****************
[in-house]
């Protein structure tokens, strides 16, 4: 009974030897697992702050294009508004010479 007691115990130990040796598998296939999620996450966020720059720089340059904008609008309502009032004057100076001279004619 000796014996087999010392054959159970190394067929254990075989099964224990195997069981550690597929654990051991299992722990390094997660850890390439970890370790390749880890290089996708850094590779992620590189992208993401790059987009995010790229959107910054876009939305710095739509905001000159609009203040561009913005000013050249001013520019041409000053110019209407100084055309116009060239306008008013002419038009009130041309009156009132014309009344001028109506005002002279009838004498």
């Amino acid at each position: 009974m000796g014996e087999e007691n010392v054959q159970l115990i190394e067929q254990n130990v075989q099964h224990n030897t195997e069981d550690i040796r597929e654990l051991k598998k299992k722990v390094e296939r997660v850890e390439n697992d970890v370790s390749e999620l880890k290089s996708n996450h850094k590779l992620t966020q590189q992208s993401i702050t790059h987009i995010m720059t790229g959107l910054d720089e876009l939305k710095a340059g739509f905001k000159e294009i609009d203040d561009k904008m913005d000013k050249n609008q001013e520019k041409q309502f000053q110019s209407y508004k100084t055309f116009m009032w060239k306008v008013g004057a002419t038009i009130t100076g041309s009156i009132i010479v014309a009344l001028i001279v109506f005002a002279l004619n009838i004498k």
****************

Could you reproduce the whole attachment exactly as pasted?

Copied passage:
[in-house]
């Protein structure tokens, strides 16, 4: 009974030897697992702050294009508004010479 007691115990130990040796598998296939999620996450966020720059720089340059904008609008309502009032004057100076001279004619 000796014996087999010392054959159970190394067929254990075989099964224990195997069981550690597929654990051991299992722990390094997660850890390439970890370790390749880890290089996708850094590779992620590189992208993401790059987009995010790229959107910054876009939305710095739509905001000159609009203040561009913005000013050249001013520019041409000053110019209407100084055309116009060239306008008013002419038009009130041309009156009132014309009344001028109506005002002279009838004498």
């Amino acid at each position: 009974m000796g014996e087999e007691n010392v054959q159970l115990i190394e067929q254990n130990v075989q099964h224990n030897t195997e069981d550690i040796r597929e654990l051991k598998k299992k722990v390094e296939r997660v850890e390439n697992d970890v370790s390749e999620l880890k290089s996708n996450h850094k590779l992620t966020q590189q992208s993401i702050t790059h987009i995010m720059t790229g959107l910054d720089e876009l939305k710095a340059g739509f905001k000159e294009i609009d203040d561009k904008m913005d000013k050249n609008q001013e520019k041409q309502f000053q110019s209407y508004k100084t055309f116009m009032w060239k306008v008013g004057a002419t038009i009130t100076g041309s009156i009132i010479v014309a009344l001028i001279v109506f005002a002279l004619n009838i004498k």